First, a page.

Heritage site: keep out

•July 15, 2010 • 3 Comments

Back in about 2003, we were at the filming of the video clip for Fear Factory’s Cyberwaste. I’ve talked about it before, but just to summarise it was filmed in the South Fremantle Power Station which was closed down in 1983, and we didn’t realise they didn’t have permission to film there until we were taken inside through a hole in the fence (and later escorted out by the police). Overall it was a pretty fucking cool experience.


I was telling this story to the lovely Biodagar and we thought it would be a blast to go visit the site again when she came to visit Perth. We timed our visit for late afternoon in the hope of getting the gorgeous late afternoon sun from over the ocean but true to form, it was pissing down with rain and miserable as hell.

The place is ridiculously easy to get into – the fence on the beach side is more hole than fence these days – and it’s always full of people, so the “cool and forbidden factor” is basically gone. There were a few groups of people industriously decorating the walls, someone was hefting a drum kit back outside just as we arrived, and a family, complete with kids and a dog, was roaming around upstairs.

Still, the building is hauntingly beautiful in it’s decay and I had some fun taking photos. I even found what was left of the massive Fear Factory logo painted on the ground where the band played.

keep outportalskeleton
glowwetfear factory \m/

The building is in such a severe state of decay that despite all the signs proclaiming it a “heritage site” i don’t think it would be good for pretty much anything these days – it’s too far gone. Rather sad, really.

earthtone9: the return of beard metal

•July 12, 2010 • 1 Comment


Although they have an annoying lower case initial letter, I was a big fan of earthtone9 back in the late ‘90s (I seem to be writing that kind of sentence a lot lately – am I really getting old?). And they’re getting back together, and although it’s not to record new material at the moment, they’re not ruling it out. So yay. Bizarrely, two of the members moved to Australia for a while.

To describe what the band sounded like is difficult, because it’s kind of a mix of what would later become nu-metal and then metalcore, and that just sounds like the worst possible thing ever. But it actually works and don’t forget this band broke up long before everyone and their dog was signing nu-metal and hardcore metal bands to their crappy labels.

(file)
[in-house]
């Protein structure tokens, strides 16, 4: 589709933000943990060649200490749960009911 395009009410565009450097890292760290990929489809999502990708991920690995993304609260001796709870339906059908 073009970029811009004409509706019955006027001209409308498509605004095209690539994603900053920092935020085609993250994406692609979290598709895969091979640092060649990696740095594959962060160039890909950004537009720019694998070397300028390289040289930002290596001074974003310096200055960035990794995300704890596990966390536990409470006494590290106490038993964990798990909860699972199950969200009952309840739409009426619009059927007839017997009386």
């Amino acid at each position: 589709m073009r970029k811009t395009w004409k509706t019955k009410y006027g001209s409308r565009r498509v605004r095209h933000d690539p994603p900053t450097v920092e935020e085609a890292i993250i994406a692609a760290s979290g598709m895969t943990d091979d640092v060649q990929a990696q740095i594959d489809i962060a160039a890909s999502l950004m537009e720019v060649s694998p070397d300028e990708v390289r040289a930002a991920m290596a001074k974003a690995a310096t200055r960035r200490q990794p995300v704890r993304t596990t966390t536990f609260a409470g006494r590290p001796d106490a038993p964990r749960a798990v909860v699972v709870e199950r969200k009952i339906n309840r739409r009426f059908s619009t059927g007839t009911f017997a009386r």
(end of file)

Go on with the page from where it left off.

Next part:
earthtone9 then:


earthtone9 now:


The beards, the beards!

I for one would be very interested to hear what an earthtone9 album circa 2010 would sound like. So feel free to go for it, guys.

New Skunk Anansie

•July 6, 2010 • 2 Comments

Skunk Anansie: still pissed off?

I guess it’s not really metal, but I’ve always loved Skunk Anansie – something about their songs just sticks with me. I’ve always thought they are at their best when the songs are angry.

It’s been almost a decade since they broke up – damn, I must be getting old – so news of a new album following their reunion shows last year is big news. Apparently it will be called Wonderlustre and will be released in September.

For a sneak peak at the new stuff, the compilation album released late last year – Smashes and Trashes – has three new songs. I heard the song embedded below for the first time today. Does it have potential? I think it may. It’s an odd video – am I the only one who thinks the CG looks like a trippy educational video on conception? – but it’s pretty heavy and it definitely has hooks.

I’m hoping the new album will have some angry songs. It’s hard for bands to keep that kind of attitude up, especially after so many years, as everyone mellows out and matures – but that’s what I want to hear: rage coming through my speakers that makes my spine tingle and my hair stand on end.

Can they deliver? We’ll see.